I received this letter today from a 24 year old man in Brazil who is, apparently, a fan of mine. I don’t often get fan mail, so I thought I’d reproduce it here. Note that it is hand written in cursive, and I can’t quite decipher a few words. I also think that English may not be Pedro’s native language, so there are a few grammatical errors, but what the hey. How many fan letters to do you get?
Hello Mr. Preston Poulter,
My name is Pedro. I’m 24 and a big fan of the Magic: the Gathering card game. I enjoy this game so much as I enjoy legendary players like you, man. I don’t know if it’s your correct address. I’ve been trying to find duelist’s addresses I admire to write to them (like you) but it’s so hard to find. The only 1 I found (I guess) is yours.
All of you contributed to build my love for this game and have a happier life playing it with friends and family. I used to build my own personal decks, but I used to copy the strongest duelists decks to make me feel more powerful. With movies and rock-n-roll, Magic is the one thing that’s part of my life and people like you make us, our fans, see you as idols and people that transform the game in serious ways. So I’d like to congratulate you, first because I love your 1996 deck, and, second, because I write to everyone that takes part and contributes for the expansion of this lifestyle everyday, since my brother, the players that are more close to me, until Mr. Richard Garfield, that answered to me twice (always kindly).
And, as a great appreciator of this funny game, I’d wanna ask you something: could you please sign these 06 cards and give them back to me?? I’ve included $3 for it. Because of the work (I’m a safety technician) and the family (I got married in Oct. 2009) I don’t have much time to play now, but when I can, I do it. So, because of it I review my Magic collection of signed cards, a practice that makes me happy to get exclusive cards and, more than this, bring to you, artists of this game, my admiration and attention to thank you for all you do for your fans.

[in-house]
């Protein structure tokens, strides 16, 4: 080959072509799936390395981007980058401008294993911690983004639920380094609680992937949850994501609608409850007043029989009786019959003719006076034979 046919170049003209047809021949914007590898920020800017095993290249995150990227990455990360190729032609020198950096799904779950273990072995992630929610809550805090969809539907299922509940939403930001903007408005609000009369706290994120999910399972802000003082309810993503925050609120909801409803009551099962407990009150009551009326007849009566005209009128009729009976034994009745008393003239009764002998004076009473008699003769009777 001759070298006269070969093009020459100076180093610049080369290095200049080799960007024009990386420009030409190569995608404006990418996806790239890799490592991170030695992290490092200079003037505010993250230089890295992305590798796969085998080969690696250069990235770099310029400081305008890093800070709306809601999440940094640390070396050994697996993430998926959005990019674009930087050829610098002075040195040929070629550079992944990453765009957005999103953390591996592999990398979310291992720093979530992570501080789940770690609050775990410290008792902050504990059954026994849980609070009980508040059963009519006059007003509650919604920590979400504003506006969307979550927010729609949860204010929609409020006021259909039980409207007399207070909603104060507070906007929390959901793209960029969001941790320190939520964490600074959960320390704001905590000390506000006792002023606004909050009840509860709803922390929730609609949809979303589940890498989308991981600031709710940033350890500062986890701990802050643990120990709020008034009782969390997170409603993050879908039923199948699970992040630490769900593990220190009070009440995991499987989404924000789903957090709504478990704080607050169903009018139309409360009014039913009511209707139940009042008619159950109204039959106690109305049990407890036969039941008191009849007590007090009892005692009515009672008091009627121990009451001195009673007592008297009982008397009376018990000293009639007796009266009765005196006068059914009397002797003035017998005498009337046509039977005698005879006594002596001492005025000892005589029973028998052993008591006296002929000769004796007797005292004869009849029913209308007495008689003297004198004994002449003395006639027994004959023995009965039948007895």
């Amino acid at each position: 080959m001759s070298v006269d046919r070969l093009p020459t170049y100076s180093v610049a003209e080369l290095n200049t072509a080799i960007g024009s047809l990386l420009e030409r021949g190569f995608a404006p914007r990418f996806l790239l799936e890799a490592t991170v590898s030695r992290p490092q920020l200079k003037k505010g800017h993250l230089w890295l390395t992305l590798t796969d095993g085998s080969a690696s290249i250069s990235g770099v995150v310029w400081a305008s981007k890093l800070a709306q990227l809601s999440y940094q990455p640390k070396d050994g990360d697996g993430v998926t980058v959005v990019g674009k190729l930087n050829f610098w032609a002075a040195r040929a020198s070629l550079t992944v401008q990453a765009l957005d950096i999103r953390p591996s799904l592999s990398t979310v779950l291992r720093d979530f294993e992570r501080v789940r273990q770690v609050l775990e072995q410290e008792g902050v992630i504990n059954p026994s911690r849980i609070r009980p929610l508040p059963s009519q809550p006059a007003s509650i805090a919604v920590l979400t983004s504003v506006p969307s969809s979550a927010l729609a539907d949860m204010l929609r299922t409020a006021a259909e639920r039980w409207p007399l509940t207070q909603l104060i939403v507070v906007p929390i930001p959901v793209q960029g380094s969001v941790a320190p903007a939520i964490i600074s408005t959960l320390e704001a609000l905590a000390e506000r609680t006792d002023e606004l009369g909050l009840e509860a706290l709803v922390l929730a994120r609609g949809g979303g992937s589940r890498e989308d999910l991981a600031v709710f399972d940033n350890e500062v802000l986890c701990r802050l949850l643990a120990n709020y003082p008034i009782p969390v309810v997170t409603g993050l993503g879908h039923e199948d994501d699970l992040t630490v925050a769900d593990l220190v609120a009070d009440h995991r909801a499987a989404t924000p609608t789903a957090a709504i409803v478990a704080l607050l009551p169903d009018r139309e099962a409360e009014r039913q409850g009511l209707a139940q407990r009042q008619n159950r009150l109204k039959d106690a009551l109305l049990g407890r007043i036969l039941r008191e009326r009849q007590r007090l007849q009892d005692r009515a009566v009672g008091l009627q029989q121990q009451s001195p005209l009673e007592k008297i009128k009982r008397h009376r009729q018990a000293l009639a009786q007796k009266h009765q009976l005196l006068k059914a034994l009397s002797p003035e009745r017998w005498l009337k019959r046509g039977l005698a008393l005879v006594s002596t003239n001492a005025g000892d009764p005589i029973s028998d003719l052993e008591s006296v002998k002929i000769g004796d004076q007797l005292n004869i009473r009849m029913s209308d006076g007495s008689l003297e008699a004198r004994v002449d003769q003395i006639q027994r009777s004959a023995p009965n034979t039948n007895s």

When you can/ have time/ want to answer, my address is: REDACTED
Thanks again, now for opening my letter and reading it. Now my goal is almost finished, only waiting for your answer when you wish.
All the best from your Brazilian fan,
It’s always weird getting these letters from the past. They’re addressed to me, but really, the person they’re written to doesn’t exist any more. He was a 22 year old Graduate Student in Chemistry who’s only real love seemed to be hanging out with his friends (none of whom I talk to anymore) and playing Magic: the Gathering. Still, it always makes me smile to get them and to think back on that time. My life is a lot happier now. Fame is a strange thing and I’ve always considered myself lucky to have found that out by having it in so limited a capacity.
Once, I was a Magic: the Gathering player, who had made the Pro Tour. The nature of the professional level of M: tG players forces players to make alliances with other players because you need to share information with each other on what strategies and decks best work in a given set. Obviously, you need to be selective in whom your sharing this information with, because if you’re not getting as good as you’re giving then you’re there’s a degree of inequity in the relationship. As such, these other players become close associations and friends that you wonder what became of them long after your game involvement has ended.
For me, Mike Long was one such person. He was a very controversial figure on the Pro Tour, and had attained a level of infamy for both his skill as well as his outlandish behavior at the tables. That, and he was caught cheating a few times. He was one of M: tG’s many “bad boys,” but I always enjoyed working with him.
I recently got back in touch with him again, and proof read a copy of a new book her wrote. A political discussion ensued, whereby I learned that Mike Long was now a huge devotee of Rush Limbaugh’s. I, of course, unsuccessfully tried to talk him down from the heights of political extremism.
Here is an email I wrote to him that I thought I would share with the class: Continue reading My Letter to Mike Long